Aerodynamic Heating In Missile-Fin Gap Region
2020-07-28T13:40:33Z (GMT) by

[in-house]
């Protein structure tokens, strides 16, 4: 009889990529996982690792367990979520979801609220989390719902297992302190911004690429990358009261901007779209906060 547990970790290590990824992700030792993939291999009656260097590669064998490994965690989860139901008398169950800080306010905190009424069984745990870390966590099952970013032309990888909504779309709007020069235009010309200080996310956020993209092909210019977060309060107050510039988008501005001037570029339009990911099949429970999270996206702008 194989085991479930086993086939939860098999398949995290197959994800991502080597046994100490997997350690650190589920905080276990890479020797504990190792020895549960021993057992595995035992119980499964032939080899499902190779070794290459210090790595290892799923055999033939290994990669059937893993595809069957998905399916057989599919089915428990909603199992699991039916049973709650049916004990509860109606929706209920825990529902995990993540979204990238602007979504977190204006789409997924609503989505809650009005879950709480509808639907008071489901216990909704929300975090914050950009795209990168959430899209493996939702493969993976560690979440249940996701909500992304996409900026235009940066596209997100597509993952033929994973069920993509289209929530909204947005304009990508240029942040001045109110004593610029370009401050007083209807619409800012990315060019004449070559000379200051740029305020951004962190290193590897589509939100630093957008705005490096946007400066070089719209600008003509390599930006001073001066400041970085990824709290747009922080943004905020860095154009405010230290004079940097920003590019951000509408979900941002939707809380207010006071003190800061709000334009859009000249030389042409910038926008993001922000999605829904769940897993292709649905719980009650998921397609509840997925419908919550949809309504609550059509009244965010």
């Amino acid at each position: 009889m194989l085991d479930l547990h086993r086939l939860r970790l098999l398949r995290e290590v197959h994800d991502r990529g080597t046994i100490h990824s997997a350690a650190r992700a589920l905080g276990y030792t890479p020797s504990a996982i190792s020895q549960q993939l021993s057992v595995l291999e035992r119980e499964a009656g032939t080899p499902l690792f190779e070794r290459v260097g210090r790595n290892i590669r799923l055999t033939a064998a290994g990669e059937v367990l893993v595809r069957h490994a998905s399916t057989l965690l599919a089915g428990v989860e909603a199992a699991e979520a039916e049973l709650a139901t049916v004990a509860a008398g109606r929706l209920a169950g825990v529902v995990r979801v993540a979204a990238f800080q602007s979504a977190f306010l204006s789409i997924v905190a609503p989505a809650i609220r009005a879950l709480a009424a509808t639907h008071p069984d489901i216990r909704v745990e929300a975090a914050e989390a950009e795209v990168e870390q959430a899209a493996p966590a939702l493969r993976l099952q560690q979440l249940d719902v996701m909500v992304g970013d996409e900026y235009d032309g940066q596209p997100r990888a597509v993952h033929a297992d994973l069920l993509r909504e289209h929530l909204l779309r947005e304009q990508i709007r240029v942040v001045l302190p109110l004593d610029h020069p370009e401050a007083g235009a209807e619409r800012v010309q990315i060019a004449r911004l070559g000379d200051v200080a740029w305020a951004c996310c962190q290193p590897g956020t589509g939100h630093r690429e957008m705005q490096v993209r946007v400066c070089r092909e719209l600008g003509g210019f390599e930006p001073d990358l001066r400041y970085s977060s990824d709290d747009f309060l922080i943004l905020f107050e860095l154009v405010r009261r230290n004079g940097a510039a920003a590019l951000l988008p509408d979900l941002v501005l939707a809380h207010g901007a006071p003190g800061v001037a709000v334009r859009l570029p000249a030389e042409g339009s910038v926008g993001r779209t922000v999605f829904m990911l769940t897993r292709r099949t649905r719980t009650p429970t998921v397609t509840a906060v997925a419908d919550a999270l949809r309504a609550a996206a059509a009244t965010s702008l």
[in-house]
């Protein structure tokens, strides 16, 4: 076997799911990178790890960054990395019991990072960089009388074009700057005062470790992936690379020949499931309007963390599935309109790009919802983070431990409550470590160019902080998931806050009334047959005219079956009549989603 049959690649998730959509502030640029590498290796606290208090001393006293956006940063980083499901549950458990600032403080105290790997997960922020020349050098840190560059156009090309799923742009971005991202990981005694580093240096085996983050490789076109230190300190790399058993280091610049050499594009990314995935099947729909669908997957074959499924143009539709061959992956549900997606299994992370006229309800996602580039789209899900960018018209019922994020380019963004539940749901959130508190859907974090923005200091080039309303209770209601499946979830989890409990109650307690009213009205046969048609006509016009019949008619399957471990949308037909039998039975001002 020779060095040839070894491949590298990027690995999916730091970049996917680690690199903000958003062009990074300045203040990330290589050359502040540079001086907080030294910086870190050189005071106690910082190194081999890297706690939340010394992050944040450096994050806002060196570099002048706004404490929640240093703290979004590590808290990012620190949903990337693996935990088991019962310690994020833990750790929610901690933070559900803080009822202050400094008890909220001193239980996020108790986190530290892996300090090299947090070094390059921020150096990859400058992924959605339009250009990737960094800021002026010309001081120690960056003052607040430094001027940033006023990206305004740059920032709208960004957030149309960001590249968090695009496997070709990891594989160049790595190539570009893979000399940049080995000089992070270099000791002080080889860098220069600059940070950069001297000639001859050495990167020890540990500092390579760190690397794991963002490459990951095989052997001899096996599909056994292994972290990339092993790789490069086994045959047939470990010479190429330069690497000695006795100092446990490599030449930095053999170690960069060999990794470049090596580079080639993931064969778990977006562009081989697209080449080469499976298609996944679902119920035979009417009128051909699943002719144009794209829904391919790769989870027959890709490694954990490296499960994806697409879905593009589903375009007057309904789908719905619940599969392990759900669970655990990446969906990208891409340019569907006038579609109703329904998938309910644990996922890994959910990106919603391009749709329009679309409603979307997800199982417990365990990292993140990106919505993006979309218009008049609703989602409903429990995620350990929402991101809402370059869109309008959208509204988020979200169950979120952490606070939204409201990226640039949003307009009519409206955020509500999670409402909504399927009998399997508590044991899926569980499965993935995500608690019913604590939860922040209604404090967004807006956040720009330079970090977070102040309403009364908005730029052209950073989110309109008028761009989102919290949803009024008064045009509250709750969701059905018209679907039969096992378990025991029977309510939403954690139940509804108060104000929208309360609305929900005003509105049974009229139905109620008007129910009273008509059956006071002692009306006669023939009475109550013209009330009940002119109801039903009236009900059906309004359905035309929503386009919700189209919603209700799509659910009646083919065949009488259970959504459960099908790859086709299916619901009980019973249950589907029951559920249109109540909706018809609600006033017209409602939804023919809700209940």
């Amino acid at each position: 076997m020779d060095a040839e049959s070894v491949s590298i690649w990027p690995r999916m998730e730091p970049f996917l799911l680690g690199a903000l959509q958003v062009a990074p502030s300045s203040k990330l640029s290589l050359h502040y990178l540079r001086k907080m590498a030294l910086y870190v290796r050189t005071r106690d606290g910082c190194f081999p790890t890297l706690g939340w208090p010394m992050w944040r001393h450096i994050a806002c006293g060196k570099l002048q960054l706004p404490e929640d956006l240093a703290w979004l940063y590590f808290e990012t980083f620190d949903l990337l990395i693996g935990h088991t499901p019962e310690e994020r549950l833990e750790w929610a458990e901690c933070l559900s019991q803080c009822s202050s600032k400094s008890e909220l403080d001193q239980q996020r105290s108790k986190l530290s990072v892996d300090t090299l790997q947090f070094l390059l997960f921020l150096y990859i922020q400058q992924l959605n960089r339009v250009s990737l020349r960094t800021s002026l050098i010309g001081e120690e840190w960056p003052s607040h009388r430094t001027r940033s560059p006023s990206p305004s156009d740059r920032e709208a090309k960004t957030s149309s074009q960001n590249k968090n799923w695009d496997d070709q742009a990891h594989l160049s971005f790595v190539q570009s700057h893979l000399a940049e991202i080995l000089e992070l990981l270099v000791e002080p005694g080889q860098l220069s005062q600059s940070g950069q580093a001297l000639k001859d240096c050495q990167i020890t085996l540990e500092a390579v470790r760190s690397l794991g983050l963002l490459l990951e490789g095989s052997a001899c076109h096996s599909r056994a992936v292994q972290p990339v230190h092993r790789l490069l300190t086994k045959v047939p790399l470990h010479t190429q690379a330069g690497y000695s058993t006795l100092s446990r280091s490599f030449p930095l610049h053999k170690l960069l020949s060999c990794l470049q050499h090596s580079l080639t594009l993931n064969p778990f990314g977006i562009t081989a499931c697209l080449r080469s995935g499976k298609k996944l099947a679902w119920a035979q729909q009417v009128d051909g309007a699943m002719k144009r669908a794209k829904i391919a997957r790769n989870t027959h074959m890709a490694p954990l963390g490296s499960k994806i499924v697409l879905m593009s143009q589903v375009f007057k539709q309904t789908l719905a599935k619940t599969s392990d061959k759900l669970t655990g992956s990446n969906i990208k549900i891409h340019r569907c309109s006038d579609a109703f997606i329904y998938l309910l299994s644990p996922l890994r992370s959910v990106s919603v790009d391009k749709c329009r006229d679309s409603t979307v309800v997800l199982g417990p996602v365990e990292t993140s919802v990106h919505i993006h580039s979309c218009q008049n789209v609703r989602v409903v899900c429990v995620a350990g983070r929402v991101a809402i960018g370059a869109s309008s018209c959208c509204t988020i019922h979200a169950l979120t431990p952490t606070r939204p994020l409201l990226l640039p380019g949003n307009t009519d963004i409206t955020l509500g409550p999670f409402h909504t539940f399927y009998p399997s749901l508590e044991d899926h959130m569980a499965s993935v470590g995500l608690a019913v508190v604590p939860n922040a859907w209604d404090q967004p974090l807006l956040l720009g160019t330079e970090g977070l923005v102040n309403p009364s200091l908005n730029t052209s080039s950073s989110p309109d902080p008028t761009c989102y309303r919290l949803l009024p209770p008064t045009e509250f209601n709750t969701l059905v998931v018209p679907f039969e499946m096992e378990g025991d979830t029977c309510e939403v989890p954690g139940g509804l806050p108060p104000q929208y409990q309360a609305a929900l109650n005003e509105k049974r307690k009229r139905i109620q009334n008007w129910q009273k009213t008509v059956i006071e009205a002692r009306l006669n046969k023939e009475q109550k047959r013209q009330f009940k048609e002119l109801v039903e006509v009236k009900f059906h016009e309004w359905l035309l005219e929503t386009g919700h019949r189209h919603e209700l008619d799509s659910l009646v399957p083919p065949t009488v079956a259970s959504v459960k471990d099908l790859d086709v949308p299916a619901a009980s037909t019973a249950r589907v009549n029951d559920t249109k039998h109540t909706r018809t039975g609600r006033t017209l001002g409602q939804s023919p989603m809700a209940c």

Large heat transfer rates are a major source of possible failure in flight vehicles due to increases in temperature being linked to weakening material properties. Aircraft in high-Mach number flow generate excessive aerodynamic heat that may increase temperatures above limits of structural integrity. Even without reducing speed or changing material, it is possible to mitigate heat transfer by altering vehicle geometry. The purpose of this thesis is to study the extent of heat transfer in gap regions of various sizes by computationally simulating flow over an idealized missile-fin configuration. Maximum levels of heat transfer are analyzed as well as surface distributions that identify key design points. The Department of Defense software package with computational fluid dynamics capabilities, Kestrel, was employed to use the Reynolds-averaged Navier-Stokes equations to simulate turbulent Mach 6 flow over the missile model. Results are compared to data obtained by the Air Force Research Laboratory via wind tunnel tests of the same flow. Experiments and simulations both found an order of magnitude increase in heat transfer when an offset fin was attached, but this heating could be reduced by minimizing the offset distance. Simulated baseline properties agreed very well with experimental measurements and simulations of the gap region more precisely identified the locations of maximum heating.